Monday, 16 July 2018

relativistic astronomy

Ambitious projects like Breakthrough Starshot (previously)—which aims by means of a laser propelled solar sail to achieve a velocity of twenty percent of the light-speed and to reach the nearest star system to our own, Rigel Kentaurus, within two decades—could yield unimaginable scientific data even prior to arriving at their destination, as Universe Today reports, by demonstrating what traveling at low-warp looks like to for the vessel and payload of instruments.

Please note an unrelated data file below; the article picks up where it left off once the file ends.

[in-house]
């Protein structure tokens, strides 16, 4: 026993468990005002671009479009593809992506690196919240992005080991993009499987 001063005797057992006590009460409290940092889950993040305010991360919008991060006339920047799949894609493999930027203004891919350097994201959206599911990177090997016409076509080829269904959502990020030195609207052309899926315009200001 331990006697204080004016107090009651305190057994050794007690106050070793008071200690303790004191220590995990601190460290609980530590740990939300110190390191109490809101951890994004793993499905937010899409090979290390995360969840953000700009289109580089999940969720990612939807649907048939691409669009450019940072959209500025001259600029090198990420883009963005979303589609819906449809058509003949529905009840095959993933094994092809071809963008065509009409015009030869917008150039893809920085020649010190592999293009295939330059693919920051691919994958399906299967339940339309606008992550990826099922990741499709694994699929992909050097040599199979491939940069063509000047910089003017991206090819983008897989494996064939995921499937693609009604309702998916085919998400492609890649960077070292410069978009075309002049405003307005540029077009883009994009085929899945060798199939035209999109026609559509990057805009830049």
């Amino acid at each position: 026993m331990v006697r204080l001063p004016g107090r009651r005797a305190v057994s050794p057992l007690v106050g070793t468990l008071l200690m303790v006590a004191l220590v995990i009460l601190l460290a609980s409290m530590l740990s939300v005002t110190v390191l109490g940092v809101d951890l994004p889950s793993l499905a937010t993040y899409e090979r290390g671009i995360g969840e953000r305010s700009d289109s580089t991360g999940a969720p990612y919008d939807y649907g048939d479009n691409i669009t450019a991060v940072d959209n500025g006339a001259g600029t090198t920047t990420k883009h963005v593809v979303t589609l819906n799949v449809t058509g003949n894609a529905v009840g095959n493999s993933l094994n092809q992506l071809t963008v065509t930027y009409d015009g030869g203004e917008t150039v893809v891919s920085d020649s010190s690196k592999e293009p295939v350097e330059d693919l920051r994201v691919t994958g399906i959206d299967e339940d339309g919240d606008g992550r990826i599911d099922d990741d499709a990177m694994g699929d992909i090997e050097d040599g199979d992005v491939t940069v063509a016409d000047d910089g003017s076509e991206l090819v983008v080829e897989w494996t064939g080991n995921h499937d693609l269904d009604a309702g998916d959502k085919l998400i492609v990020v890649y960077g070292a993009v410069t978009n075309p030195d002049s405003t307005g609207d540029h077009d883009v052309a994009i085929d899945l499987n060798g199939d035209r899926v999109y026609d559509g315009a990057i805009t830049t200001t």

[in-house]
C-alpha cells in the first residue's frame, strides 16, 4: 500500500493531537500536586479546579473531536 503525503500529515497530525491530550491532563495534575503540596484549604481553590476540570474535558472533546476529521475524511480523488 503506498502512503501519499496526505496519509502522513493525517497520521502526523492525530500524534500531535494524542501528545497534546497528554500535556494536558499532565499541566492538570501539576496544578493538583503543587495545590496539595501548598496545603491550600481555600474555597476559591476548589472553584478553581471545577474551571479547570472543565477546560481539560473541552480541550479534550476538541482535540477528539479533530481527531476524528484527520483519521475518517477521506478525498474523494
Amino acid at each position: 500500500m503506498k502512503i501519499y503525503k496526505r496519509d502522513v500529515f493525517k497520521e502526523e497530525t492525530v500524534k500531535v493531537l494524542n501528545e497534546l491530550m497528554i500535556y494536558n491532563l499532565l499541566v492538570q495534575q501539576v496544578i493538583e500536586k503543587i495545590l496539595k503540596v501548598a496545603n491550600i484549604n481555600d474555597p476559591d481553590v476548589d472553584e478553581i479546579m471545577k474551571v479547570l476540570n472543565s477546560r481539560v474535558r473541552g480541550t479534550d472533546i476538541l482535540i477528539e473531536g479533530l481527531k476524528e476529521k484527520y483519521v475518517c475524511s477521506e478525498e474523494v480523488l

In other words, the voyage itself becomes a practical exercise for the thought-experiment of imagining what a photographer finds in the scope of a camera accelerating to such speeds.  It’s difficult to say how much distortion that this so-called method of Doppler boosting might have, but the speed of the probe should result in observations that overcome—to a degree—the predominating red-shift (caused by cosmic expansion) and turn the light of distant stars bluer and to ranges easier to measure, bringing our picture of the Universe into sharper focus.  Furthermore, testing some of the tenets set forth in the theory we would be wiser for the journey, either reinforcing or causing us to revise our understanding of the Cosmos.